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Updated on 9/24/19 2:36 AM by Billy Hallowell Billy Hallowell

Hollywood, Money & Power: The Most Convicting Verses You'll Hear Today

The Bible says a great deal about how we're called to treat others, but there's one theme that is often overlooked: treating individuals — especially when it comes to the disparity between the poor and rich — in an equitable way.

But it's not just about treatment of the wealthy and impoverished. Our culture today — particularly when it comes to celebrities and Hollywood — has a tendency to elevate well-known and wealthy people on a pedestal above everyone else. 

Today's devotional podcast has a convicting message about why confronting this reality deeply matters:

Culture in many ways looks up to these people and treats them as though they have more value than others who don't have as much access to wealth, power or attention. 

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Another problem, though, is how this dynamic manifests itself in our own personal lives. As many of us seek to live out our goals and aspirations, it's easy to fall into the trap of treating certain people better than others based on what they have to offer us.

READ ALSO: How Do We Live a Moral Life in a Confused Culture?

Yet scripture clearly calls us to live in a very different way. James 2:1-4 (NIV) very clearly spells out the reality of how we're called to treat others, no matter the status of their social standing:

"My brothers and sisters, believers in our glorious Lord Jesus Christ must not show favoritism. Suppose a man comes into your meeting wearing a gold ring and fine clothes, and a poor man in filthy old clothes also comes in. If you show special attention to the man wearing fine clothes and say, 'Here’s a good seat for you,' but say to the poor man, 'You stand there' or 'Sit on the floor by my feet,' have you not discriminated among yourselves and become judges with evil thoughts?"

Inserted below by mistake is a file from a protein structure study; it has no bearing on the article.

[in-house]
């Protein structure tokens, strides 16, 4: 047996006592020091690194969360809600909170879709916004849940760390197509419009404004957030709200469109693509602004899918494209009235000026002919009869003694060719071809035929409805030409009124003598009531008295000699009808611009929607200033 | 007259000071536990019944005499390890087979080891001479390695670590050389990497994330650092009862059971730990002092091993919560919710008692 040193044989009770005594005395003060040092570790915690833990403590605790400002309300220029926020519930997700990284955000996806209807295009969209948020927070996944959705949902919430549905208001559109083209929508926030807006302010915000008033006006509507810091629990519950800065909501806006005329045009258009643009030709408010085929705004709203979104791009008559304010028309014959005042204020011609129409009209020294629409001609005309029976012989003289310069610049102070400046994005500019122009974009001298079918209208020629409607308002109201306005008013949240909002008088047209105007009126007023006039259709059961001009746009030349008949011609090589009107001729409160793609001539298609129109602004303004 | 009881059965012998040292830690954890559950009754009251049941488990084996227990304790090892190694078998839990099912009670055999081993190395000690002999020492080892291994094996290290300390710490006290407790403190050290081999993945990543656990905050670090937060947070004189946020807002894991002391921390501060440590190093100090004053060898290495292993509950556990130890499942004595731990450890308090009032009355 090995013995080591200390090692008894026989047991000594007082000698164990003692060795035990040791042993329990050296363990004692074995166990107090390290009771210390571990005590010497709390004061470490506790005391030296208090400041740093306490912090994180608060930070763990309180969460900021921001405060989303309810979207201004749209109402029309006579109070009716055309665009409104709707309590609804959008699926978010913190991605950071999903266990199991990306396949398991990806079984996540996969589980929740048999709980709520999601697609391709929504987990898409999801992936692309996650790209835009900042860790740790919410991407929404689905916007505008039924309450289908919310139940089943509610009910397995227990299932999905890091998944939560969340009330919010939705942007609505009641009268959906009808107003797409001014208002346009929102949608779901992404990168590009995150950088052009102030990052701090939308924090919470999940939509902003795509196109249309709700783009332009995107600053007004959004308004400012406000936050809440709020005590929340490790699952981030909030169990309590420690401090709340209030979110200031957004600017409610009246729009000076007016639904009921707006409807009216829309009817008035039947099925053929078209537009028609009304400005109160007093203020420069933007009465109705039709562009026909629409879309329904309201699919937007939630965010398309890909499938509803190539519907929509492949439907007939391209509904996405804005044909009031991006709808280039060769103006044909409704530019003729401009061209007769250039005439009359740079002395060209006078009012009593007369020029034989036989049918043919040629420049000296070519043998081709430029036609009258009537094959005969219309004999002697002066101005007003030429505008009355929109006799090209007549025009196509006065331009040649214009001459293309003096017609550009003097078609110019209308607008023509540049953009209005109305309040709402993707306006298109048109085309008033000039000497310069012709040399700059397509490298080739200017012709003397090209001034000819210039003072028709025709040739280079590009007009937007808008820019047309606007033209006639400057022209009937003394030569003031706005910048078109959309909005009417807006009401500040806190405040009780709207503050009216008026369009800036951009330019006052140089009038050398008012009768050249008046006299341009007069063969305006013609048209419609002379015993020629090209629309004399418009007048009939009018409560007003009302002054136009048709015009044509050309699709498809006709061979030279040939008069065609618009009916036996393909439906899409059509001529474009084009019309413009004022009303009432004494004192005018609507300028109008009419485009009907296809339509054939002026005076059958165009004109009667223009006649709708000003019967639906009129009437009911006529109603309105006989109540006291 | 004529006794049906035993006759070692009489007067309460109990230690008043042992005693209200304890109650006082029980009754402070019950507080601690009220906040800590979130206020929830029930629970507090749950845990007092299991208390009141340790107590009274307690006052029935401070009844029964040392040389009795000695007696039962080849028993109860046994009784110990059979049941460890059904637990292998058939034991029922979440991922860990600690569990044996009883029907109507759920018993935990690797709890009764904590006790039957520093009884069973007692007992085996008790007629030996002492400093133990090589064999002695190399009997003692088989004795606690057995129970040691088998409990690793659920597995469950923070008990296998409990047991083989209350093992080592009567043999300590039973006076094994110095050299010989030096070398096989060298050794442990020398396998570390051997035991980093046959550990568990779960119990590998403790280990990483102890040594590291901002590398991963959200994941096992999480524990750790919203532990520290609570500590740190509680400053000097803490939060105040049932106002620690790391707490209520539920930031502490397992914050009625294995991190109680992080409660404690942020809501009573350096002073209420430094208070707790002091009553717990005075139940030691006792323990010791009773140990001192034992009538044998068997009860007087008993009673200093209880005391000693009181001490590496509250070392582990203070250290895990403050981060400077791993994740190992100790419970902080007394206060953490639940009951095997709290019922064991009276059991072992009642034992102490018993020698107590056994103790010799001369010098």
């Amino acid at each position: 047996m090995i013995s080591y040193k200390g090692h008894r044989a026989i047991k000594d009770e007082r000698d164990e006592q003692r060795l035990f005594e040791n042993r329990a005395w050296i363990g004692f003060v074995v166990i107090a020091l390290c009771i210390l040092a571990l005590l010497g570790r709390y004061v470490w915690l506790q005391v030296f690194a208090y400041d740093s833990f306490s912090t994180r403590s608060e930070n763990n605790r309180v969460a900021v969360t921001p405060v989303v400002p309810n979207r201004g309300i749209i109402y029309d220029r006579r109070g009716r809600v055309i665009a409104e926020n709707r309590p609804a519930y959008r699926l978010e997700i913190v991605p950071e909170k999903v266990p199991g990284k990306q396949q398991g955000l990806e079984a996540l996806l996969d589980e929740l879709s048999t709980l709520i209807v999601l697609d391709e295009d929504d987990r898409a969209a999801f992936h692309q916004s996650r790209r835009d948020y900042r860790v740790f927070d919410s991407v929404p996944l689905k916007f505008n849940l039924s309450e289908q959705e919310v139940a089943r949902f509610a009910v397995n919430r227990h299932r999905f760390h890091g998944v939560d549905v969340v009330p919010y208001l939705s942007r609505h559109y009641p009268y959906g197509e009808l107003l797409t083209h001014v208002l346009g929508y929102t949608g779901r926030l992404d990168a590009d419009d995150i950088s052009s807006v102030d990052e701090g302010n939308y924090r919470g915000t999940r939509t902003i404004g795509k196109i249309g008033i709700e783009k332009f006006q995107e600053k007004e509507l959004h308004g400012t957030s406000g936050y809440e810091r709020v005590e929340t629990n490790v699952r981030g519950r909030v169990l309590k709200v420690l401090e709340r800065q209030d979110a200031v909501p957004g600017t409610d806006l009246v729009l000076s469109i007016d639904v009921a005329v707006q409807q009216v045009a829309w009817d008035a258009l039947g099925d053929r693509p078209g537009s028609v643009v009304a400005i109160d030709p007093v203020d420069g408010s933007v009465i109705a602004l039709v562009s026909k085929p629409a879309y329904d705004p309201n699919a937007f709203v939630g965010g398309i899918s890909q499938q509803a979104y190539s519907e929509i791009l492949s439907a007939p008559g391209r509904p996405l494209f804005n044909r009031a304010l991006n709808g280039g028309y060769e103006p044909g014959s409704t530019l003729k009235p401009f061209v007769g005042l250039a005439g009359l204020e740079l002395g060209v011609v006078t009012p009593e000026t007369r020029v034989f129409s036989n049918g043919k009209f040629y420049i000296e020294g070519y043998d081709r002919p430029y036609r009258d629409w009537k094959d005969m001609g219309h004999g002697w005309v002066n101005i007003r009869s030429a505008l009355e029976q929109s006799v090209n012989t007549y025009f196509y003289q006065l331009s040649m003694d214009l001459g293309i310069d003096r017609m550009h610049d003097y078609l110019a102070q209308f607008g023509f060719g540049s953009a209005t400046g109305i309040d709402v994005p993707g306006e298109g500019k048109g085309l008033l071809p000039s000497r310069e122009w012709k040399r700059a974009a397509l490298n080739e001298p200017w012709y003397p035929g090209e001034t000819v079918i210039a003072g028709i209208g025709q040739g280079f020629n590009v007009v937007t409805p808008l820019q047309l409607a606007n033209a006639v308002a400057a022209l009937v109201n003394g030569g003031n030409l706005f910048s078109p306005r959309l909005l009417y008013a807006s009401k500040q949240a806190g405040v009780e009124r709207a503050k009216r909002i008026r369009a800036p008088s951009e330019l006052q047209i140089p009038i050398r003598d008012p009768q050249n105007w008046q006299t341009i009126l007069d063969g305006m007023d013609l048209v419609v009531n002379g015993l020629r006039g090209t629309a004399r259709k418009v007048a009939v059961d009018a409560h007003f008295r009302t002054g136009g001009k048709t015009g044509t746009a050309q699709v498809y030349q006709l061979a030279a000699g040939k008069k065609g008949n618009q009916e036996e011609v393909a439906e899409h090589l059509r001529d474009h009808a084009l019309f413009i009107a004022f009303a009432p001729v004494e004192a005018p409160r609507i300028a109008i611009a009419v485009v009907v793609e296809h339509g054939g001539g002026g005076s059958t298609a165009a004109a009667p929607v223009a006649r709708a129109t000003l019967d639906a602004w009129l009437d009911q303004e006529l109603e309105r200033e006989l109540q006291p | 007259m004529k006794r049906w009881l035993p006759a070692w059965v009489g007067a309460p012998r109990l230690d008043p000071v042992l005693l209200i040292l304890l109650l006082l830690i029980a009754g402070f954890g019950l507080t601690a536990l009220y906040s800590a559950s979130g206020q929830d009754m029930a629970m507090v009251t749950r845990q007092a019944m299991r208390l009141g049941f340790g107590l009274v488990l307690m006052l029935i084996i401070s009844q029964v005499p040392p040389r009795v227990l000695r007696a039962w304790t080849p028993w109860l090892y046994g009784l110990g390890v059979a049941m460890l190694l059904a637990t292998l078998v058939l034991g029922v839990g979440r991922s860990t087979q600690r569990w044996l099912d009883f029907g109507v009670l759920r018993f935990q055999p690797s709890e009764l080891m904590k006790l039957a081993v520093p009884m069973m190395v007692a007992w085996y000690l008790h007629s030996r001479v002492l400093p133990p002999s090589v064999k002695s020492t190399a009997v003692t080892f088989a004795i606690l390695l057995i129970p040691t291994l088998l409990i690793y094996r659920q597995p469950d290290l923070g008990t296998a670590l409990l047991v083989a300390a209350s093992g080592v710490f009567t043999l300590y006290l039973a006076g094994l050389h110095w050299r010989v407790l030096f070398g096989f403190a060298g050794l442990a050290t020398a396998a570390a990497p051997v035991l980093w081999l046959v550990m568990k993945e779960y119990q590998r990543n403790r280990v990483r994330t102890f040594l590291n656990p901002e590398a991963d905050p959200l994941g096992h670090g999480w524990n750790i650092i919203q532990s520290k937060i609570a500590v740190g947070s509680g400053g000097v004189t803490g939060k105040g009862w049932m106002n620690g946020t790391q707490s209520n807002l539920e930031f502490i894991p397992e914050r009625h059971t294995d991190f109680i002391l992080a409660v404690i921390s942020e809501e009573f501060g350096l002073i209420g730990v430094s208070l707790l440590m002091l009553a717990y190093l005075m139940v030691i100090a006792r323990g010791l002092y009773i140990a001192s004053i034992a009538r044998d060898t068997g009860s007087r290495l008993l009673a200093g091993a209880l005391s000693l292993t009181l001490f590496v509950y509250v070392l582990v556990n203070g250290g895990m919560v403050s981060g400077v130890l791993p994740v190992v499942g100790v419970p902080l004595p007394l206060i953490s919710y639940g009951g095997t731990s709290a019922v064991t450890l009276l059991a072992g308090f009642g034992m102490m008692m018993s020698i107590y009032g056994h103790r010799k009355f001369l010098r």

Unfortunately, though, our culture encourages favoritism, so, if we're not careful, it's easy to find ourselves ignoring these important values and getting ensnared in the same sort of behavior.

Verse 5 goes on to further discuss the matter:

"Has not God chosen those who are poor in the eyes of the world to be rich in faith and to inherit the kingdom he promised those who love him?"

Subsequent verses remind us to love our neighbors as ourselves and not to show favoritism. The text doesn't say: love your wealthy neighbors more, revere your well-connected neighbors more and treat your famous neighbors better; it assigns the same value to all human beings, regardless of social stature.

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Jesus, too, spoke about this very issue in Luke 14:12-14 (NIV) when he was having dinner at the home of a prominent Pharisee. Christ reminded those in attendance of the importance of offering love and care to poor people who might have little to offer them:

"Then Jesus said to his host, 'When you give a luncheon or dinner, do not invite your friends, your brothers or sisters, your relatives, or your rich neighbors; if you do, they may invite you back and so you will be repaid. But when you give a banquet, invite the poor, the crippled, the lame, the blind, and you will be blessed. Although they cannot repay you, you will be repaid at the resurrection of the righteous.”

This is a very convicting message in a culture that values fame, wealth and power. So, how are you measuring up?

Whether it's our treatment of the poor — or even our conscious decision not to treat people in our lives who have something to offer us better than those who don't — these powerful verses and truths are worth pondering and putting into action.

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